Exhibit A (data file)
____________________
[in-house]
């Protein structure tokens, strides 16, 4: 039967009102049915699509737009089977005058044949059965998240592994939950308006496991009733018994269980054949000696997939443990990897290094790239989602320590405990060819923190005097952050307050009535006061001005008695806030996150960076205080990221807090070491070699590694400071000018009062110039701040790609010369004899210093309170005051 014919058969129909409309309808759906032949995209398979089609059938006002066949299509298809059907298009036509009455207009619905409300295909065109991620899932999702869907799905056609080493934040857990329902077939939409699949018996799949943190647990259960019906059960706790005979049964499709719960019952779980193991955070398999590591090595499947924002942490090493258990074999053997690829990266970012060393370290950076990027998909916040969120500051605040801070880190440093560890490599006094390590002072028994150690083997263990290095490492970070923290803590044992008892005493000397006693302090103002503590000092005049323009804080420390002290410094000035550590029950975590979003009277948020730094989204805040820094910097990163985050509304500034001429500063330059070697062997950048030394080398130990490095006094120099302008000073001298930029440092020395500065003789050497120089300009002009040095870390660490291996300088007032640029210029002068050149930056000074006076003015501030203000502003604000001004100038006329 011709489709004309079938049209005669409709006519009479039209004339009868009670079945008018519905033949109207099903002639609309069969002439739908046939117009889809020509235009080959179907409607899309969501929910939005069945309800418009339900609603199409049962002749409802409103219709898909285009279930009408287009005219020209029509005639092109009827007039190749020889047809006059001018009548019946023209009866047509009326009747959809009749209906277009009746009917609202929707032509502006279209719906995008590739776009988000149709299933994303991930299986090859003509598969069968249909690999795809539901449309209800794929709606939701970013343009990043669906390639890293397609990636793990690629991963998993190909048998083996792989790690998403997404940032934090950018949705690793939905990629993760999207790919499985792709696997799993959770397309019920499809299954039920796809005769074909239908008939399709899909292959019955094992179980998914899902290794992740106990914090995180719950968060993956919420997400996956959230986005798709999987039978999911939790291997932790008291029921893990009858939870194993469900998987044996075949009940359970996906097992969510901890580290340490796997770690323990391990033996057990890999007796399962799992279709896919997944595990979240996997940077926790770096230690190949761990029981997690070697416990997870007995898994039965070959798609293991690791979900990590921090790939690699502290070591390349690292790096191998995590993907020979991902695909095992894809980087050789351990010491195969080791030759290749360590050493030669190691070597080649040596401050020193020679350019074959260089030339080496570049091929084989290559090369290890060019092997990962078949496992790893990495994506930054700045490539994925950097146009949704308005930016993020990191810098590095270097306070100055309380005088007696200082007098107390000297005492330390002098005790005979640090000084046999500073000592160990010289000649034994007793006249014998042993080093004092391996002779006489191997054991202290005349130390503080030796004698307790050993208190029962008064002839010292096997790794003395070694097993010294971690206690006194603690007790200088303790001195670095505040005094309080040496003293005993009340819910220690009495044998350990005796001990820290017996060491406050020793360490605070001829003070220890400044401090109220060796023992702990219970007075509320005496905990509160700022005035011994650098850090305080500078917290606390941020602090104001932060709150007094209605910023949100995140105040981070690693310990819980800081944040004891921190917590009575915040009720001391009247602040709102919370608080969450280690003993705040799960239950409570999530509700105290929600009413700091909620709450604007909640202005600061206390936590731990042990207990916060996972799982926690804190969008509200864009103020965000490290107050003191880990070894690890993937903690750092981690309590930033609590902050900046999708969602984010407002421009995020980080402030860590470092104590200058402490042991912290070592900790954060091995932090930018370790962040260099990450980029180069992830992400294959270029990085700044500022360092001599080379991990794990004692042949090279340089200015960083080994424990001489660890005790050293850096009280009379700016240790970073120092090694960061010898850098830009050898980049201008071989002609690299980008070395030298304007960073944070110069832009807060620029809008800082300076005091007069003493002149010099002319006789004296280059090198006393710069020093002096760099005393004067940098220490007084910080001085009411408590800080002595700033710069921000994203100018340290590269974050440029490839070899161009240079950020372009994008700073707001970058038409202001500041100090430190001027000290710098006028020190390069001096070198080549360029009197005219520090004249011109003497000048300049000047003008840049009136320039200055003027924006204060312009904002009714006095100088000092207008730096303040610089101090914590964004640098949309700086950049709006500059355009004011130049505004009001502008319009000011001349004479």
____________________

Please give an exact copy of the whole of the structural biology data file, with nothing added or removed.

[in-house]
């Protein structure tokens, strides 16, 4: 039967009102049915699509737009089977005058044949059965998240592994939950308006496991009733018994269980054949000696997939443990990897290094790239989602320590405990060819923190005097952050307050009535006061001005008695806030996150960076205080990221807090070491070699590694400071000018009062110039701040790609010369004899210093309170005051 014919058969129909409309309808759906032949995209398979089609059938006002066949299509298809059907298009036509009455207009619905409300295909065109991620899932999702869907799905056609080493934040857990329902077939939409699949018996799949943190647990259960019906059960706790005979049964499709719960019952779980193991955070398999590591090595499947924002942490090493258990074999053997690829990266970012060393370290950076990027998909916040969120500051605040801070880190440093560890490599006094390590002072028994150690083997263990290095490492970070923290803590044992008892005493000397006693302090103002503590000092005049323009804080420390002290410094000035550590029950975590979003009277948020730094989204805040820094910097990163985050509304500034001429500063330059070697062997950048030394080398130990490095006094120099302008000073001298930029440092020395500065003789050497120089300009002009040095870390660490291996300088007032640029210029002068050149930056000074006076003015501030203000502003604000001004100038006329 011709489709004309079938049209005669409709006519009479039209004339009868009670079945008018519905033949109207099903002639609309069969002439739908046939117009889809020509235009080959179907409607899309969501929910939005069945309800418009339900609603199409049962002749409802409103219709898909285009279930009408287009005219020209029509005639092109009827007039190749020889047809006059001018009548019946023209009866047509009326009747959809009749209906277009009746009917609202929707032509502006279209719906995008590739776009988000149709299933994303991930299986090859003509598969069968249909690999795809539901449309209800794929709606939701970013343009990043669906390639890293397609990636793990690629991963998993190909048998083996792989790690998403997404940032934090950018949705690793939905990629993760999207790919499985792709696997799993959770397309019920499809299954039920796809005769074909239908008939399709899909292959019955094992179980998914899902290794992740106990914090995180719950968060993956919420997400996956959230986005798709999987039978999911939790291997932790008291029921893990009858939870194993469900998987044996075949009940359970996906097992969510901890580290340490796997770690323990391990033996057990890999007796399962799992279709896919997944595990979240996997940077926790770096230690190949761990029981997690070697416990997870007995898994039965070959798609293991690791979900990590921090790939690699502290070591390349690292790096191998995590993907020979991902695909095992894809980087050789351990010491195969080791030759290749360590050493030669190691070597080649040596401050020193020679350019074959260089030339080496570049091929084989290559090369290890060019092997990962078949496992790893990495994506930054700045490539994925950097146009949704308005930016993020990191810098590095270097306070100055309380005088007696200082007098107390000297005492330390002098005790005979640090000084046999500073000592160990010289000649034994007793006249014998042993080093004092391996002779006489191997054991202290005349130390503080030796004698307790050993208190029962008064002839010292096997790794003395070694097993010294971690206690006194603690007790200088303790001195670095505040005094309080040496003293005993009340819910220690009495044998350990005796001990820290017996060491406050020793360490605070001829003070220890400044401090109220060796023992702990219970007075509320005496905990509160700022005035011994650098850090305080500078917290606390941020602090104001932060709150007094209605910023949100995140105040981070690693310990819980800081944040004891921190917590009575915040009720001391009247602040709102919370608080969450280690003993705040799960239950409570999530509700105290929600009413700091909620709450604007909640202005600061206390936590731990042990207990916060996972799982926690804190969008509200864009103020965000490290107050003191880990070894690890993937903690750092981690309590930033609590902050900046999708969602984010407002421009995020980080402030860590470092104590200058402490042991912290070592900790954060091995932090930018370790962040260099990450980029180069992830992400294959270029990085700044500022360092001599080379991990794990004692042949090279340089200015960083080994424990001489660890005790050293850096009280009379700016240790970073120092090694960061010898850098830009050898980049201008071989002609690299980008070395030298304007960073944070110069832009807060620029809008800082300076005091007069003493002149010099002319006789004296280059090198006393710069020093002096760099005393004067940098220490007084910080001085009411408590800080002595700033710069921000994203100018340290590269974050440029490839070899161009240079950020372009994008700073707001970058038409202001500041100090430190001027000290710098006028020190390069001096070198080549360029009197005219520090004249011109003497000048300049000047003008840049009136320039200055003027924006204060312009904002009714006095100088000092207008730096303040610089101090914590964004640098949309700086950049709006500059355009004011130049505004009001502008319009000011001349004479």